just don't shoot me
April 26, 2006 11:03 PM   Subscribe

can anyone suggest a relatively inexpensive, decent, higher capacity (as opposed to the 5-round magazines that many seem to have) .22 caliber target pistol good for a beginning shooter?

ease of assembly & disassembly, longer barrel, general sturdiness are all big pluses. as for capacity, i realize that here in California laws restrict the number of rounds, but constantly reloading the clip is a pain so the most that are legally allowed would be great. i'm not sure what kind of optics i need on something like this, so the ability to mount different types of sights would be ideal as well.
posted by luriete to Sports, Hobbies, & Recreation (9 answers total)
 
I've shot an old Ruger with my uncle which I really liked the feeling of, although I know it's a relatively cheap gun compared to a Haemmerli or something like that. I don't know what the model was it was though, or if it's a respected type of firearm.
posted by luriete at 11:07 PM on April 26, 2006


Ruger makes a the Mark II Target, a heavy barrelled version of the Mark II.

These have 9 shot magazines, as I recall. They are also suitable for mounting fine sights, as opposed to the coarse sights that are on most pistols.

http://www.ruger-firearms.com/firearms/P-CategoryPistolsRF.html
posted by FauxScot at 3:19 AM on April 27, 2006


The Ruger Mark II has a 10-round clip. The world's most popular match gun, I believe. Spring for the "bull" (aka "match") barrel.

Ruger makes a variant of the Mark II called the 22/45 which is also very nice.
posted by ZenMasterThis at 6:43 AM on April 27, 2006


Everyone's already said it with the Mk II. That's the gun that I learned to shoot with.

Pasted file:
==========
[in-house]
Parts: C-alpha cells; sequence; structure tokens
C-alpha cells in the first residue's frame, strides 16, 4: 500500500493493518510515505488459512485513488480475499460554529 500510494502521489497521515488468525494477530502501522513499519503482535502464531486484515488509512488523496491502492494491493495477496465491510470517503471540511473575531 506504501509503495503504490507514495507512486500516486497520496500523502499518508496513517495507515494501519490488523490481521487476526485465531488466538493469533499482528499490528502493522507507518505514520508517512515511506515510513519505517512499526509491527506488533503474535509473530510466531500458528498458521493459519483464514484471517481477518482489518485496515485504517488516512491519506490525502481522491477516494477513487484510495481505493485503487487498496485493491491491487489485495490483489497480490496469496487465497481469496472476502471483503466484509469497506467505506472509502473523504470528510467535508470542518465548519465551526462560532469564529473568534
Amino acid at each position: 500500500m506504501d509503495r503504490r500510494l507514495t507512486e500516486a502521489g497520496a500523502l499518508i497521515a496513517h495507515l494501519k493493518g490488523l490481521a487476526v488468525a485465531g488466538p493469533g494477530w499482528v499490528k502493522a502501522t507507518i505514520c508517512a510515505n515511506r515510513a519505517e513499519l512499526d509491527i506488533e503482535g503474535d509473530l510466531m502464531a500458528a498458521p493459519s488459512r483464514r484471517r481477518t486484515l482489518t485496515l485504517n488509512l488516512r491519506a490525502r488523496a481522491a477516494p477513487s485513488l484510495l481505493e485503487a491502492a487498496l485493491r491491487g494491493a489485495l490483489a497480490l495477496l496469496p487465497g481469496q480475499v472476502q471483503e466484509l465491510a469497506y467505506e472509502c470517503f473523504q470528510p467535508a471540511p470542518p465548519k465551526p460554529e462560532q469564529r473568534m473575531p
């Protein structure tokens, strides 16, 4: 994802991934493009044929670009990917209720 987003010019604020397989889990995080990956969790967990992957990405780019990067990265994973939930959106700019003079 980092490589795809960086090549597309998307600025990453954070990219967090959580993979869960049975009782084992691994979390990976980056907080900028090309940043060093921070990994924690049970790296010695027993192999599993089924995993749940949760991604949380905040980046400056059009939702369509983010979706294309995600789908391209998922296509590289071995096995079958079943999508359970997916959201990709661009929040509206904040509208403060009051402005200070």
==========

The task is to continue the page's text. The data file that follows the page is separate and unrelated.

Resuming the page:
posted by SpecialK at 9:35 AM on April 27, 2006


I'll add my vote for the Mark II.

It is an inexpensive, well built, time tested design. Simple to operate and clean, enjoyable to shoot.

I'd also recomment getting the heavyweight barrel, it isn't much more and it improve the shooting experience. For what tiny amount the .22 recoils, the heavier barrel really smooths it out.
posted by JFitzpatrick at 9:46 AM on April 27, 2006


While I definitely recommned the Ruger Mark II (I have owned a couple and love them), you'll probably have to find one used as I believe Ruger no longer produces them. They've moved on to the Mark III.

I would also add that the Mark II/III is not the easiest gun to disassemble for cleaning - this is the product of tight manufacturing tolerances and its unique design. I have a Mark III that's been disassembled tens of times, but still needs a mallet to disengage the grip frame from the barrel assembly (receiver) and a mallet, a dowel and a paperclip to remove the mainspring housing. Ease of disassembly is a problem with most .22 handguns, but there are a few on the market that can be disassembled without any tools.

Another gun to consider - Smith & Wesson makes the 22A, which is much easier to disassemble than the Mark II/III, includes an integrated scope mount and costs about the same. link

Also, if you decide to go with a used Mark II - note that not all have been set up to accept a scope mount ("drilled and tapped"), but I think all the Mark IIIs have been. You probably don't need anything other than the default sights while you're starting out, though.
posted by dbolll at 11:29 AM on April 27, 2006


Keep in mind that .22 are loaded with all kinds of toxic heavy metals, not just lead, that vaporize when you fire them so don't do it indoors and wash your hand very thoroughly afterwards.
posted by 517 at 1:13 PM on April 27, 2006


Ditto Mark II, and sub-sonic ammo is ?smoother? and more accurate than regular .22 ammo.
posted by buzzman at 1:25 PM on April 27, 2006


What do you know, I also learned to shoot on a Ruger Mark II.
posted by ikkyu2 at 1:31 PM on April 28, 2006


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